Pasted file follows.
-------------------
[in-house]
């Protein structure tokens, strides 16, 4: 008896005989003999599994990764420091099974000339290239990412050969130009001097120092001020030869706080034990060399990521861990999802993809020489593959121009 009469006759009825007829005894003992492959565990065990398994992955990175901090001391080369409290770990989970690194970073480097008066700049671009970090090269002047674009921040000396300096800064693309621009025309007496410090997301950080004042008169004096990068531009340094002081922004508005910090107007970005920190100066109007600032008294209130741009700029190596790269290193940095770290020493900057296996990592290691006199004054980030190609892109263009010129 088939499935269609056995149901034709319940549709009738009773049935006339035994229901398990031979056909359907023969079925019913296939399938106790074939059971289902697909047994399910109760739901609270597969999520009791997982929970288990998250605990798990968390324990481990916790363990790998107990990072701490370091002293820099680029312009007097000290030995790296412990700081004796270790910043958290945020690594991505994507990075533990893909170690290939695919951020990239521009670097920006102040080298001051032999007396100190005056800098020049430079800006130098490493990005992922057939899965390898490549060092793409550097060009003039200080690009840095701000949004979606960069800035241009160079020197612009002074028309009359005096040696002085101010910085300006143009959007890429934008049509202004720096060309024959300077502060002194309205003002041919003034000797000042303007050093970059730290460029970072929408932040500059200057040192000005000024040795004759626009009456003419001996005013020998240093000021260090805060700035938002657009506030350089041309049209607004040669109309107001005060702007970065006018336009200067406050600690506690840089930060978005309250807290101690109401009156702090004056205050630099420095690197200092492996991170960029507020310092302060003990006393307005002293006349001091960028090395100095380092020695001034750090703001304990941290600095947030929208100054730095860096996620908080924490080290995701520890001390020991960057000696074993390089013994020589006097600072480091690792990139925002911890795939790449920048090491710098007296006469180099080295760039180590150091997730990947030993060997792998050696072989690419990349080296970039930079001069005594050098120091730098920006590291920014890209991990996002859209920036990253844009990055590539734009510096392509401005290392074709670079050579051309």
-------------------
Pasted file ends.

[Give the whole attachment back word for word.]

[in-house]
């Protein structure tokens, strides 16, 4: 008896005989003999599994990764420091099974000339290239990412050969130009001097120092001020030869706080034990060399990521861990999802993809020489593959121009 009469006759009825007829005894003992492959565990065990398994992955990175901090001391080369409290770990989970690194970073480097008066700049671009970090090269002047674009921040000396300096800064693309621009025309007496410090997301950080004042008169004096990068531009340094002081922004508005910090107007970005920190100066109007600032008294209130741009700029190596790269290193940095770290020493900057296996990592290691006199004054980030190609892109263009010129 088939499935269609056995149901034709319940549709009738009773049935006339035994229901398990031979056909359907023969079925019913296939399938106790074939059971289902697909047994399910109760739901609270597969999520009791997982929970288990998250605990798990968390324990481990916790363990790998107990990072701490370091002293820099680029312009007097000290030995790296412990700081004796270790910043958290945020690594991505994507990075533990893909170690290939695919951020990239521009670097920006102040080298001051032999007396100190005056800098020049430079800006130098490493990005992922057939899965390898490549060092793409550097060009003039200080690009840095701000949004979606960069800035241009160079020197612009002074028309009359005096040696002085101010910085300006143009959007890429934008049509202004720096060309024959300077502060002194309205003002041919003034000797000042303007050093970059730290460029970072929408932040500059200057040192000005000024040795004759626009009456003419001996005013020998240093000021260090805060700035938002657009506030350089041309049209607004040669109309107001005060702007970065006018336009200067406050600690506690840089930060978005309250807290101690109401009156702090004056205050630099420095690197200092492996991170960029507020310092302060003990006393307005002293006349001091960028090395100095380092020695001034750090703001304990941290600095947030929208100054730095860096996620908080924490080290995701520890001390020991960057000696074993390089013994020589006097600072480091690792990139925002911890795939790449920048090491710098007296006469180099080295760039180590150091997730990947030993060997792998050696072989690419990349080296970039930079001069005594050098120091730098920006590291920014890209991990996002859209920036990253844009990055590539734009510096392509401005290392074709670079050579051309």